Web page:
Investment boost for art industries in Sunderland

The team from The Bunker, who became the first winners of the new Creative Industries category at last year's Portfolio Awards.

The team from The Bunker, who became the first winners of the new Creative Industries category at last year's Portfolio Awards.

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A MAJOR investment in Sunderland’s cultural and creative industries is part of a campus development project at University of Sunderland, which is again sponsoring the Creative Industries award in the Portfolio Business Awards.

Multi-million pound renovations of three of the city’s most iconic buildings will boost provision of art, design, media and performing arts.

Fine Art and Performing Arts will be housed in the historic Priestman Building, which is to undergo a redesign and refurbishment next year.

The new layout will include new studios and a new art gallery.

The distinctive St Mary’s Building on the city centre campus – once home to one of the city’s oldest schools – will accommodate new photography studios.

And the National Glass Centre (NGC) will become the base for more than 50 art and design foundation students, as well for those studying glass and ceramics.

Students and artists from all over the world come to Sunderland to take advantage of the amazing glass production facilities offered by the NGC, which has been part of the university for more than a year.

Meanwhile, a new green screen studio – used in special effects productions – has opened at the David Puttnam Media Centre, on St Peters Campus, alongside the television and radio studios.

More than 2,000 students are studying arts, design and media at Sunderland in some of the finest facilities anywhere in the country.

Graduate employment is at the heart of the university’s provision.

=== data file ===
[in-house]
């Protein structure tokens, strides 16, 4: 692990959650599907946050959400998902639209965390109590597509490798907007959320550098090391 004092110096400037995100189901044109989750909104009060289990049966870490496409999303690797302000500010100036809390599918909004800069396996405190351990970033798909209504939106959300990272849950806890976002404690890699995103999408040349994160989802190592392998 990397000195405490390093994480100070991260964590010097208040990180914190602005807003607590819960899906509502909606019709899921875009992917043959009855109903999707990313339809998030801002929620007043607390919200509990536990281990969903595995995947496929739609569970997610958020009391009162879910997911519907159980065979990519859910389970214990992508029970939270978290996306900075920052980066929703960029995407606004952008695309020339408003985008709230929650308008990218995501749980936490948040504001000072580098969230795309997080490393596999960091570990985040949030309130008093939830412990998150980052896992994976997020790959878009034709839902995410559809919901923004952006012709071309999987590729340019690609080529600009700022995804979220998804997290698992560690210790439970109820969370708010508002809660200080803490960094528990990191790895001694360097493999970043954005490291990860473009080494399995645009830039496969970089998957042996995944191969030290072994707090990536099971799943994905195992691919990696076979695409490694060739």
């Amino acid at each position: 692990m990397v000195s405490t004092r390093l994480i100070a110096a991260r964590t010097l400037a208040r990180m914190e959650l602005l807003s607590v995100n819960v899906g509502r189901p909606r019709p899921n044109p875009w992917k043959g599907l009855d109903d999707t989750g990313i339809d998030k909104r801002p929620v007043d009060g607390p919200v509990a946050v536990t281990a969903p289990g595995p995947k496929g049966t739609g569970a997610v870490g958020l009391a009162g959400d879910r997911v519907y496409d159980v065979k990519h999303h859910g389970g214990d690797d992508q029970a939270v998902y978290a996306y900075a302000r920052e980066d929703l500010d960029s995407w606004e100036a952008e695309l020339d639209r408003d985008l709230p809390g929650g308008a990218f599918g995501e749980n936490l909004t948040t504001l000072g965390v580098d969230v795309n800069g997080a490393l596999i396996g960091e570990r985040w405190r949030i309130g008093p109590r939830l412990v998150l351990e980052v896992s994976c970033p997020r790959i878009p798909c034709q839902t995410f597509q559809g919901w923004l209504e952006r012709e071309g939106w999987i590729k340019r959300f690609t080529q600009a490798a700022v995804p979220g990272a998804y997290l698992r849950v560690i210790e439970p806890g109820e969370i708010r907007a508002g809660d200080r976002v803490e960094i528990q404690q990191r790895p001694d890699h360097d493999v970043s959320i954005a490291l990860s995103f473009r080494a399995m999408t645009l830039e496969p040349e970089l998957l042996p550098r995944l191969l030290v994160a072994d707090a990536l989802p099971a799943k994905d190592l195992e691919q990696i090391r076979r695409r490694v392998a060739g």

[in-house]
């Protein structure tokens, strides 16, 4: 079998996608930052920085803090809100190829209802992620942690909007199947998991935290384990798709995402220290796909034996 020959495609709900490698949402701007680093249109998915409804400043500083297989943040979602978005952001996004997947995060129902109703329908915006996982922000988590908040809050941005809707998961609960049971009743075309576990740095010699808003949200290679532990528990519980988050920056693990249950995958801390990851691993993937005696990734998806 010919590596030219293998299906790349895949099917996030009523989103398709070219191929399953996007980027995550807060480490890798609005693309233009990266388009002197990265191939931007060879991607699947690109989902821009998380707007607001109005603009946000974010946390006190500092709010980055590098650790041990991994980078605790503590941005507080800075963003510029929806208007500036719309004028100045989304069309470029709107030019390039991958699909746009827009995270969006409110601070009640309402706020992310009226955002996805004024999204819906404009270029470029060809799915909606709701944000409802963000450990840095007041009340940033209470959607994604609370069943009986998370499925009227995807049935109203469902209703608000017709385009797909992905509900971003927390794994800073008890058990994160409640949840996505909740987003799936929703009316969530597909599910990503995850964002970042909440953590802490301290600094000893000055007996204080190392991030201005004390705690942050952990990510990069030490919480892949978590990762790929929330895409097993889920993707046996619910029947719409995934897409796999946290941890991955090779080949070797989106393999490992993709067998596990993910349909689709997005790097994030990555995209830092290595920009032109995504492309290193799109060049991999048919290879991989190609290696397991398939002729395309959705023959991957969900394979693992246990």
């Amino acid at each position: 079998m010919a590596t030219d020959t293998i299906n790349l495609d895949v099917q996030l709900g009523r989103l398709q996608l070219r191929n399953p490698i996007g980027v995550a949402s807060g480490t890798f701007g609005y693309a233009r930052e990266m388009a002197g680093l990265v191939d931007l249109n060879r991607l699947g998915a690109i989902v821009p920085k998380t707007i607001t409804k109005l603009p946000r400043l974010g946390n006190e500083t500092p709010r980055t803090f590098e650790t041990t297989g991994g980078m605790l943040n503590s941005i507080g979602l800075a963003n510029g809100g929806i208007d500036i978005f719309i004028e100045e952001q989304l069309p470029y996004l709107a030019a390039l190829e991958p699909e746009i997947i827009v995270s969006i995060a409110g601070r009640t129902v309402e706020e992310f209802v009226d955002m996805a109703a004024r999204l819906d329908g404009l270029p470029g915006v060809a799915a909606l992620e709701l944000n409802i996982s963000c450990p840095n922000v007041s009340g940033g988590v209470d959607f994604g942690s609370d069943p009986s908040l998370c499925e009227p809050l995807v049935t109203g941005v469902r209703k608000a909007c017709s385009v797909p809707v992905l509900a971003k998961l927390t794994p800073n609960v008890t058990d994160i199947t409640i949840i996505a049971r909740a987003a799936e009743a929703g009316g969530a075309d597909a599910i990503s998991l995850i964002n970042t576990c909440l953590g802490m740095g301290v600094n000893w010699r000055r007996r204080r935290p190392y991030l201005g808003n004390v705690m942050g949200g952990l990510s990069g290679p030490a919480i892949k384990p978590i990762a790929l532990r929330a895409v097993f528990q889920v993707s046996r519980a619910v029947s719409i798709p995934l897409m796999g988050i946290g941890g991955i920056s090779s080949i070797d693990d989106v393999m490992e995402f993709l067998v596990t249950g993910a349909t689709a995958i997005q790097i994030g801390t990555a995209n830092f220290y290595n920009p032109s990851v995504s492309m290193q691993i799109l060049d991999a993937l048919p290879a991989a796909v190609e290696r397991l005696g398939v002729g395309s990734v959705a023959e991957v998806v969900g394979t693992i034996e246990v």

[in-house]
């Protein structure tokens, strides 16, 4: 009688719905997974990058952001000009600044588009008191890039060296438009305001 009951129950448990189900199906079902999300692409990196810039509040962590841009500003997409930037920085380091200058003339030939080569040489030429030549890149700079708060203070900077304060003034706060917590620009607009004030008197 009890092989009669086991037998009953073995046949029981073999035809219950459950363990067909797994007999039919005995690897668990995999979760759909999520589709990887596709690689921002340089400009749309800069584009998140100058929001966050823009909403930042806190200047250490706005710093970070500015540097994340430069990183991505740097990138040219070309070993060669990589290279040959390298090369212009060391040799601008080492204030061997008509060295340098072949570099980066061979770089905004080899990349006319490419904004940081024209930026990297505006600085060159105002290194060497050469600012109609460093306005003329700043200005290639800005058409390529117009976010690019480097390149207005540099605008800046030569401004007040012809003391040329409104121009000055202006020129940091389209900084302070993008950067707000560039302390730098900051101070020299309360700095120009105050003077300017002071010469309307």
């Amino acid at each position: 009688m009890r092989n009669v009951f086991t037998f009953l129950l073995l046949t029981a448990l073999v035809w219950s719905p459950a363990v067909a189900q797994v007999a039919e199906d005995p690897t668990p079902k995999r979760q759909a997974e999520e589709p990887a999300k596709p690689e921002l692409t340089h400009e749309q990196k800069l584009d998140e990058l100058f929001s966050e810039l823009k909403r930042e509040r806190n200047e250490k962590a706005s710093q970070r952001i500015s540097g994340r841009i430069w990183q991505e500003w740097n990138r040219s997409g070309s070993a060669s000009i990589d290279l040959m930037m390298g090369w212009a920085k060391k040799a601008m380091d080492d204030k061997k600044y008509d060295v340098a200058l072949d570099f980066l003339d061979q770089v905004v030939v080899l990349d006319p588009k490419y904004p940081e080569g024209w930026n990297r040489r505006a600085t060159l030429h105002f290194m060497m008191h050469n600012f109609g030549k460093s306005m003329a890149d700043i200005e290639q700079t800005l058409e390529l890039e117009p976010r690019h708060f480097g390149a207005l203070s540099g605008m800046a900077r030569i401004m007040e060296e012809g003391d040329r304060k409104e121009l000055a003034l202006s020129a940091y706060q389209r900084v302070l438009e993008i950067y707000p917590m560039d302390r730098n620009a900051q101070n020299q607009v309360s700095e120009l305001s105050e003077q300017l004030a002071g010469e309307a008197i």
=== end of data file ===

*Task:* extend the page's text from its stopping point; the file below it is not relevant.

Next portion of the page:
Academics not only teach, but are active in professional practise, which means art students learn from artists who are also linked to the sector, either through their own exhibitions or through their professional networks.

The same is true of journalists, television and radio producers, film-makers, photographers, designers, animators and performers.

The university has music students at the Sage, Gateshead, on community music and popular music and jazz degree programmes, calligraphy students based at Kensington Palace in London at the invitation of the Prince of Wales, students studying design in Hong Kong and is developing new degree programmes which reflect the changing needs of the sector as it responds to advances in convergence and consumer technology.

Leading players from the world of arts, design and media are linked to the university through employment advisory boards, industry accreditation or as visiting lecturers.

ITN is the university’s broadcast news partner, which has resulted in staff and students working with television news professionals in London.

Among the big names who have been working with students in Sunderland are composer and musician Will Todd; advertising executive Patrick Collister; Victoria White, editor of Company magazine; screenwriter Michael Chaplin; opera star Graeme Danby; sculptor Eric Bainbridge; media entrepreneur Alex Connock and director of BBC North Peter Salmon.

It is important to the university’s approach that students are well linked in to the industries in which they are planning to work, so work experience, industry visits, masterclasses and final year shows and exhibitions which showcase the talents of graduates, combine to create a great student experience for those studying to enter the creative and cultural sector.

Many graduates end up working for major brands and companies locally, regionally, nationally and internationally.

Those who have gone on to have successful careers are encouraged to return to the university to offer the current generation of students help and advice about how to progress their own career plans.

The university is also involved in supporting the city council with its creative industries development plans as well as its civic arts activity. The NGC, in partnership with the Sunderland-based Northern Gallery for Contemporary Art, won more than £1million in funding from the Arts Council.